In a resource-deficit country that depends on foreign investments, the first task of the government is to make existing infrastructure work at optimal levels through efficient management and service delivery before going in for capital-intensive augmentation projects. But the reverse is happening.

The government is busy with the Financial city and probably an Information and Media city.

Dovetailed with TIDCO’s ‘IT industry Economic Zone’, these are real-estate cum ‘infrastructure’ mega projects drawing on CII’s ‘land bank’ idea, and in line with their forecast that infrastructure would spearhead Chennai’s economic growth.

This ‘infrastructure fix’ is becoming more like an itch. In the fifties there was a movie called ‘The Seven Year Itch’, starring Marilyn Monroe. The theme was ‘relationship term’ (particularly marriage) - usually after seven years people tend to re-evaluate their relationship.

The number seven came from that time period where the average marriage lasted seven years. Now it is much shorter - six months to four years. Exceptions are where a ‘relationship’ is maintained through continued nurturing and upkeep.

One only hopes that due to lack of upkeep, these massive ‘infrastructure investments’ do not turn out to be just ‘six months to four years’ itches!


CAG report slams TN government departments

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The New Indian Express 24.07.2009

CAG report slams TN government departments

CHENNAI: The Comptroller and Auditor General of India report slammed various departments in Tamil Nadu government for non-performance and highlighted irregularities in their functioning.

Releasing the report, the principal accountant general Shankar Narayan pointed out several anomalies in various departments and also in sales tax levies, taxes on vehicles, stamp duty and registration fee and other tax and non-tax receipts.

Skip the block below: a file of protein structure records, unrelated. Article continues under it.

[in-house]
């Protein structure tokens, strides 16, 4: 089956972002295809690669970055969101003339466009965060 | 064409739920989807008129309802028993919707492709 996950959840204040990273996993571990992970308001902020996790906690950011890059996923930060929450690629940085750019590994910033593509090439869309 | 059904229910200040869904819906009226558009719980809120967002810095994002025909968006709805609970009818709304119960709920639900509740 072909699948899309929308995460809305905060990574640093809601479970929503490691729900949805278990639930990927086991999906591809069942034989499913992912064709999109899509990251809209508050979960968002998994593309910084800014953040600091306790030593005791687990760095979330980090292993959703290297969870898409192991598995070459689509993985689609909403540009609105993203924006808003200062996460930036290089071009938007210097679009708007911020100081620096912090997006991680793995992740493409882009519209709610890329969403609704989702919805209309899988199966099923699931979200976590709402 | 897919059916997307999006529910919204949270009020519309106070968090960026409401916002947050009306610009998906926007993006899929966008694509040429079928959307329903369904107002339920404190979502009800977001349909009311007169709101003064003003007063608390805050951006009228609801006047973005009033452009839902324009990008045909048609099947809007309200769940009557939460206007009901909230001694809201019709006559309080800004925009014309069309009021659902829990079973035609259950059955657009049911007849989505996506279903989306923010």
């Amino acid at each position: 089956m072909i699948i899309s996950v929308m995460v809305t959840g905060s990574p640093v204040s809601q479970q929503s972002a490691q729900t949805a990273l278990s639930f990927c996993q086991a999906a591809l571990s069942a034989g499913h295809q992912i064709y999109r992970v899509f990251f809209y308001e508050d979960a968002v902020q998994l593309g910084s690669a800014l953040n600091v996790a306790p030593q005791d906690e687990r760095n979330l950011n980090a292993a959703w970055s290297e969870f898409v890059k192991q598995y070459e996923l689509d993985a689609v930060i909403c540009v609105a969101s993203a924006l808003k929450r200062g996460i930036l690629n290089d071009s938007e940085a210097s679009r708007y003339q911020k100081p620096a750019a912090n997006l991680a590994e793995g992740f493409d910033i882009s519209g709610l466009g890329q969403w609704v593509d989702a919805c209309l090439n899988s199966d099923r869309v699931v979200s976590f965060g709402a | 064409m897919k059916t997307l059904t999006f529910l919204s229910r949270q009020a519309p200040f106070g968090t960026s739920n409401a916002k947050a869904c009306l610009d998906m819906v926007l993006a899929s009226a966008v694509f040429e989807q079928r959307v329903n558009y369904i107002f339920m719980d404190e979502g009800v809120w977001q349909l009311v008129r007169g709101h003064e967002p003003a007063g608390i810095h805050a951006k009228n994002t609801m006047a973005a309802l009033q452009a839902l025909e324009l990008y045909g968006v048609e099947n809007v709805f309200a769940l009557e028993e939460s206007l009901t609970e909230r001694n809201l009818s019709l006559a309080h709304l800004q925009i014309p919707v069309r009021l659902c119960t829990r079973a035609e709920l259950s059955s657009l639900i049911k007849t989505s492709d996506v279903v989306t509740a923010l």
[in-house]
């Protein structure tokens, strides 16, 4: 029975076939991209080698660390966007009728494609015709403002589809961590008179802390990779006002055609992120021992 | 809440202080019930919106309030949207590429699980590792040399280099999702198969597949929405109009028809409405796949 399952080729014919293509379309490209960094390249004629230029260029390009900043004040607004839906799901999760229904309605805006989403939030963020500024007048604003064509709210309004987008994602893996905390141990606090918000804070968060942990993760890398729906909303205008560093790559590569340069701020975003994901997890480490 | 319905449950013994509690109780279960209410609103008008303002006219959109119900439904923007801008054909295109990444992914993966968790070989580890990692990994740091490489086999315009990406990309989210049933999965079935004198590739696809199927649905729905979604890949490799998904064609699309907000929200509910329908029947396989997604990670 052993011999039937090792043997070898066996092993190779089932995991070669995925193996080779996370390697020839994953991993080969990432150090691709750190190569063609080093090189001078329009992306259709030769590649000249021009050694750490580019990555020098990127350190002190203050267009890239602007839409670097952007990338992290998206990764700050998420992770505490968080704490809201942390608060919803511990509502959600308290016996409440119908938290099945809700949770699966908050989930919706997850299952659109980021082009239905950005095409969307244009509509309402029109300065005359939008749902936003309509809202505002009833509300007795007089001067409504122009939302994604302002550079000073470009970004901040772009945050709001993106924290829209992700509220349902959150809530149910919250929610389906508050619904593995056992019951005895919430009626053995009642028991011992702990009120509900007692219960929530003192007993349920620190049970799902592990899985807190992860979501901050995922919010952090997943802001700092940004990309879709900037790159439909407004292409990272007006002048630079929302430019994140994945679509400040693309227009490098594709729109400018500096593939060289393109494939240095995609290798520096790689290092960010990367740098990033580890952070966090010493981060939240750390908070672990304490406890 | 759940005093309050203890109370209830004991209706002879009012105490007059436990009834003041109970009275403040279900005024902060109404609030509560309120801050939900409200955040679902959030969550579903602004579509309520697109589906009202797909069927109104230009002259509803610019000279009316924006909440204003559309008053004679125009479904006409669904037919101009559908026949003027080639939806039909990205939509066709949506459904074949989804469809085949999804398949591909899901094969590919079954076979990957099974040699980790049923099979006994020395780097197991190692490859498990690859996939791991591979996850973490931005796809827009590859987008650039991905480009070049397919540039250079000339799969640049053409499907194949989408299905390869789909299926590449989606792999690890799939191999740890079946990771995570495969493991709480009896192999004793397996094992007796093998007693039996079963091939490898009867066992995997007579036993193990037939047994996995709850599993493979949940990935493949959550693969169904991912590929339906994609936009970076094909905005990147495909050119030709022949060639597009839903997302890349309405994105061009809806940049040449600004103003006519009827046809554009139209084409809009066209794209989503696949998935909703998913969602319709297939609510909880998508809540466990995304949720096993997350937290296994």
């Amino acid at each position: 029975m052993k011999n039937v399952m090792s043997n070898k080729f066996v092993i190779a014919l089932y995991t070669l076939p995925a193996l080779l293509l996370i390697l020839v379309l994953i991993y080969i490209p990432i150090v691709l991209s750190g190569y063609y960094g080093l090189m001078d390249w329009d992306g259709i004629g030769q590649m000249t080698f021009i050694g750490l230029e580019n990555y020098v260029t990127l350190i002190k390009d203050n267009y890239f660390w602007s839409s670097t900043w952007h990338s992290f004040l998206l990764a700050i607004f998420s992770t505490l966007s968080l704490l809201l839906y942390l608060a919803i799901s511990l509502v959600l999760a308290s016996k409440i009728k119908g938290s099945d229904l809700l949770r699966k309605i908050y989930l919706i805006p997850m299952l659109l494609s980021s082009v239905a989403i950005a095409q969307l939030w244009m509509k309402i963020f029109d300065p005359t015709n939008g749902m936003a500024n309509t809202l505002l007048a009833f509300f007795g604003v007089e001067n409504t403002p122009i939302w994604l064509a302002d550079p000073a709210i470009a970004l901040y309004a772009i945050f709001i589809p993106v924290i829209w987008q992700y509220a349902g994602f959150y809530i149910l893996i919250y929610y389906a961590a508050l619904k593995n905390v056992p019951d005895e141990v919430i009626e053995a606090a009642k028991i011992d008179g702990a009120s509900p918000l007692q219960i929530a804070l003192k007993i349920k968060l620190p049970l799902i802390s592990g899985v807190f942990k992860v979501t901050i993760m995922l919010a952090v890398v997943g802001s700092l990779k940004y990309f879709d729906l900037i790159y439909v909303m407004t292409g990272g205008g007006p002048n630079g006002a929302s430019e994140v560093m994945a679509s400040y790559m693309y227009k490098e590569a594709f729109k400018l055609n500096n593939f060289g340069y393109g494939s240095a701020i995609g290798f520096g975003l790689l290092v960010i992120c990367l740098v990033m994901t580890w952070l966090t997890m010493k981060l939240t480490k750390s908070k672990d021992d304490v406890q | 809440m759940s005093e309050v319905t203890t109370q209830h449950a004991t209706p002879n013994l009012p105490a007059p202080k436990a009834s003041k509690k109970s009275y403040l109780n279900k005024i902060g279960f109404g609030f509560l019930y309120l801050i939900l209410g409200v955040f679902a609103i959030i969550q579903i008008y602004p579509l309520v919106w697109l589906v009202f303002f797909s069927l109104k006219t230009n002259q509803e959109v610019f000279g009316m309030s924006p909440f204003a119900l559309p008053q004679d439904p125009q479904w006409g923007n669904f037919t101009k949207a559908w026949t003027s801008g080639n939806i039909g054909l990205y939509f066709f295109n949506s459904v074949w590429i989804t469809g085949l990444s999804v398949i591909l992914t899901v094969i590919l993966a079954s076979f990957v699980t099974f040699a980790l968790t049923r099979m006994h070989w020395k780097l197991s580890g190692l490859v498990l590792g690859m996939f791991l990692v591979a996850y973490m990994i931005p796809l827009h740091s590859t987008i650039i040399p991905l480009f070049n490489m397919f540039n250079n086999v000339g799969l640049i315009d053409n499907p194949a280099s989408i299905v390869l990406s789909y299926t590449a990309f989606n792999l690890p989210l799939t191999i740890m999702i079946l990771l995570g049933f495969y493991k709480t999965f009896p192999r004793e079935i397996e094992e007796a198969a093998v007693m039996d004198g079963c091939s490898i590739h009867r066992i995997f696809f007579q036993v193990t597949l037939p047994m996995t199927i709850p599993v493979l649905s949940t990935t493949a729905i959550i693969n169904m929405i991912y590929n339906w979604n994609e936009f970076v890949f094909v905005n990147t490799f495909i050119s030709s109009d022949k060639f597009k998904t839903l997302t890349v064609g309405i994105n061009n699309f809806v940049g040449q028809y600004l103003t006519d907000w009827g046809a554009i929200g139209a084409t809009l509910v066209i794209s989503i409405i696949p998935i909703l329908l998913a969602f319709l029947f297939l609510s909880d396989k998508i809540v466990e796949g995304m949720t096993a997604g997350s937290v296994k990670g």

“Test checks of the records relating to sales tax, state excise, land revenue, urban land tax, taxes on vehicles and departmental offices conducted during 2007-08 revealed under-assessments, short levy, loss of revenue and other observations amounting to Rs 760.93 crore in 2,167 cases,” he said.

In three assessment circles, incorrect exemption of local and inter-state sales of matches worth Rs 117.50 crore resulted in non-levy of tax of Rs 12.69 crore, the CAG report said.

It also hit out at the stamp duty and registeration fees department. Computerisation of the Registeration department has not been fully completed though started in 2001. “Lack of interconnectivity of the sub-registrar offices with the concerned taluk offices resulted in continued registration of the government lands in the name of private individuals,” the report said.

“Incorrect grant of exemption on sale of land by 100 members to four housing societies resulted in non-realisation of stamp duty worth Rs 3.13 crore,” it said.

“In 12 registeration offices, in 23 sale deeds and four lease deeds, due to omission to include the value of the windmills in the instruments, there was undervaluation of properties resulting in short levy of stamp duty and registeration fees of Rs 12.96 crore,” the report added.

The report also slammed Tamil Nadu Minerals Limited for failing to submit mining plans for approval of director, geology and mining within the timeframe leading to rejection and consequent non-removal of the produced granite blocks.

“The company sold granite blocks below cost of production and suffered a loss of Rs 10.69 crore both in departmentally operated quarries and quarries operated through Raising and Raising-cum-Sales Agents.

It said Tamil Nadu Cements Corporation accumulated loss of Rs 45.86 crore as on March 2008, which had eroded its paid up capital of Rs 37.42 crore.